Sunday, December 27, 2009

2009: Year That God Forgot Me

New Years Day 2010...

At 12:01 AM, exactly one year ago, I remember I was standing on the edge of Arthur's Court - the neighborhood I grew up in. All the three story houses glowed with Christmas lights brightening up their grand backyards and driveways to accommodate boats and suburbans. The city mayor lives two houses away, and just behind us an orthodontist who owns two German shepherds and was the first in our neighborhood to have a plasma screen TV. A bit to the left is a director at NuSkin and a few doors down from there is the owner of a Zion's National Bank. His wife owns a classy dance studio in the basement. If you go further down the street, you'll find a Marine family, a BYU professor family, and a chiropractor family. A fenced up majestic world, carved from pristine whiteness and heft of landscape, winding lovely in righteous twirls, made of houses and covered with ice.

A year ago, I stood standing at the edge and mused to myself aloud that I'd be standing here again in 2010 wishing that 2009 had never happened. Just a feeling. Likely brought on by a decade's worth of college cynicism and all-around broken national faith in the future. I guessed that I'd look back on 2009 wondering if it was a year I could have skipped.

At the time, there was little sign of what 2009 would bring. Admittedly, I was still angry and scared at what my breakup with my first boyfriend might mean, with all its deconstructions and devaluing of everything I was raised to believe I was not capable of ever having, or feeling. My only job was to act out what was assigned to me. There was an agenda to follow, after all. But then along came a redhead in a pickup truck, who could play the cello and give you such a kiss, and he denied me - my friendship or my past with him - for a better but dying man, ex-Army and hiding in the mountains. And all those hand-me-down ideas about everything had to change.

So 2009 didn't look like a recovery period or a time to resort priorities. It looked like a Nothing. But I hoped things would turn up. I sensed change coming. And as I was accustomed to, I believed this change would come about from some temple castle glowing in mountainous dark night, or a promise at the end of "that" small blue book, or a lonely faithful moment on my knees at my bedside. Or maybe Erik would come back and make everything right again. Or maybe nothing would happen at all. But I couldn't have guessed it would actually be a long, timeless and spaceless chain of the weirdest and worst times of my life.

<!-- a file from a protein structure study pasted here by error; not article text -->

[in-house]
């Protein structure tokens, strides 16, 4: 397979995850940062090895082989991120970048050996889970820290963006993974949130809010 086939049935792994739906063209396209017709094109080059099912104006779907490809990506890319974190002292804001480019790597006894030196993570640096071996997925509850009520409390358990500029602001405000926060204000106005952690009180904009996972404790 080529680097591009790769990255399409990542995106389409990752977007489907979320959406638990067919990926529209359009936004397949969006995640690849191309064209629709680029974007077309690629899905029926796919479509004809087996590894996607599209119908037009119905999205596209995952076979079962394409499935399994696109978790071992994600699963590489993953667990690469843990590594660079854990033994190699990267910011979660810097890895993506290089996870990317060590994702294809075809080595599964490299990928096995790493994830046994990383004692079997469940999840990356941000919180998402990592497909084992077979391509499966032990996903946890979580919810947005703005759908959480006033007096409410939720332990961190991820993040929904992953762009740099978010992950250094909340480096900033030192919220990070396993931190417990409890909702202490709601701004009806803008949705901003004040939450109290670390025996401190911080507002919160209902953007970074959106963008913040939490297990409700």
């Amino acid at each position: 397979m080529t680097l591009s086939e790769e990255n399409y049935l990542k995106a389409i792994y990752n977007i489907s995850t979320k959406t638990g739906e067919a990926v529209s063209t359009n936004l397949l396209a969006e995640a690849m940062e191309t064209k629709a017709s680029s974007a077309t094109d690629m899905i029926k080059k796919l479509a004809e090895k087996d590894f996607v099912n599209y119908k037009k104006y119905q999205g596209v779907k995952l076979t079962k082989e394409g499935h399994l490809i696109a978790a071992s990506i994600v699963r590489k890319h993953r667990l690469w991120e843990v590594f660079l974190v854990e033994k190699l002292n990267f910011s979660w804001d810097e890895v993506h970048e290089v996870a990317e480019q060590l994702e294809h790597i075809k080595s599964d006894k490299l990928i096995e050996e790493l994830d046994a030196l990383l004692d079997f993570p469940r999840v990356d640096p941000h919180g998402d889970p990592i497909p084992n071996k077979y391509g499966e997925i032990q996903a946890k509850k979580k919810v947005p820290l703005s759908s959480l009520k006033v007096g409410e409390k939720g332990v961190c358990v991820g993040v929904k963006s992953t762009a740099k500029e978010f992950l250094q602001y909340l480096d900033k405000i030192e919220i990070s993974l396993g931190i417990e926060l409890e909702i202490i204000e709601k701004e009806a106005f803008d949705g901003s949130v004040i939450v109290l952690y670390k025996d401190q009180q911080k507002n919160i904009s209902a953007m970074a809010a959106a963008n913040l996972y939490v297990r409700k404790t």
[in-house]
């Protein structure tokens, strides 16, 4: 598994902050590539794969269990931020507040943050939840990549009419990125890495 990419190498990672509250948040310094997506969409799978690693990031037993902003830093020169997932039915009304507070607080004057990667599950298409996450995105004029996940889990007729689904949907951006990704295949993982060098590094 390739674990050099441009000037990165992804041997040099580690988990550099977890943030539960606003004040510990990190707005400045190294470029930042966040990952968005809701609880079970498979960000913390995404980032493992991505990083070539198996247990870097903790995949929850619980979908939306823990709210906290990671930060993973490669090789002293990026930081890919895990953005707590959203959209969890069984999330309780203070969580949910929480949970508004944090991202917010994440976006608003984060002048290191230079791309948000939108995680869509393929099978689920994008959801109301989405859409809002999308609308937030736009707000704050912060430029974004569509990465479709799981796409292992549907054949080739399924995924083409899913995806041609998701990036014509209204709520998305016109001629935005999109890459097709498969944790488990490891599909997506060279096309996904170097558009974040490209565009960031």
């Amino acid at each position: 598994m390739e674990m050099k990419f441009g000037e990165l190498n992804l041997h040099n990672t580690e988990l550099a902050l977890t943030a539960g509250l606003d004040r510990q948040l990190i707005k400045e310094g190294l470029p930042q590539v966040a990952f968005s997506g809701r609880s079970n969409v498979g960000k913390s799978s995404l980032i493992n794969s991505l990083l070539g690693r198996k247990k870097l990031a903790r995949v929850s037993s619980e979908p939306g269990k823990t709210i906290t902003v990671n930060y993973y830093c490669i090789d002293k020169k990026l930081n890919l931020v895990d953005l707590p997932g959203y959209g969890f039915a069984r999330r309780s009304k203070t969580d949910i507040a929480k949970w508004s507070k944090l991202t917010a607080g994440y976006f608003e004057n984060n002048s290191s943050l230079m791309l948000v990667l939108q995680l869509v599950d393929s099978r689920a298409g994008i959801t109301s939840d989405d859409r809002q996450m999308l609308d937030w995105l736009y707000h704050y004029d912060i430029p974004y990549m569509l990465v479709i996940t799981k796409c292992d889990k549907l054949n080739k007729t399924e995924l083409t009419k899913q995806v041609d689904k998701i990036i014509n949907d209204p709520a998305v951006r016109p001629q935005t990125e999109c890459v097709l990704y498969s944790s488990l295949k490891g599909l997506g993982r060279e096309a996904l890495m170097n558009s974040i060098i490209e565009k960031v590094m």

I never knew I'd find myself little more than a month later on the floor of a bar, convulsing after that "one more" menthol American Spirit. Propelling curses and reckless shame at a ruined castle keep, a snowing sky and invisible God. Racing down the highway in too much black pain to think about anything except the week-old memory of a friend coming home from the streets of New York, with his honor folded neatly for everyday wear. Even after swearing then to abandon the bottle, months later I'd be back on the floor, vomiting, shivering, shirtless. In a personal place without emotion, without beauty, and without time. And cradled on that damn floor by people who really shouldn't care about me.

A penthouse apartment, an abandoned field outside of town. Secrets, and even more secrets. A dark blue hotel room, a Wisconsin bathroom. She takes a long drag on her cigarette, looks at me, and says with a cackling laugh, "You look a bit overwhelmed!" As the banker turns me away, I mutter, "I guess I won't get that ticket to New Orleans." There are sounds of vomiting from my bathroom and now he's begging me to see his boyfriend, but he can't stop laughing so much. She's telling me in a rowdy campus hallway that prostitution is now the only way she'll make it through school. There's a sickly old voice with gray whiskers around the mouth and jeans stiffened by dirt, telling me to get out of the car and keep quiet, so as to not wake neighbors. "Matthew," she says, her voice glassy and strained, "Brother Pratt's been arrested. For raping a girl." I hear furious yells through the walls and the Guinness to get me off the floor and the hell out the door. The surging crowd lifts the girl above swaying heads to latex glove hands, and the medics carry her away strapped to a board as mud splashes and the band plays on.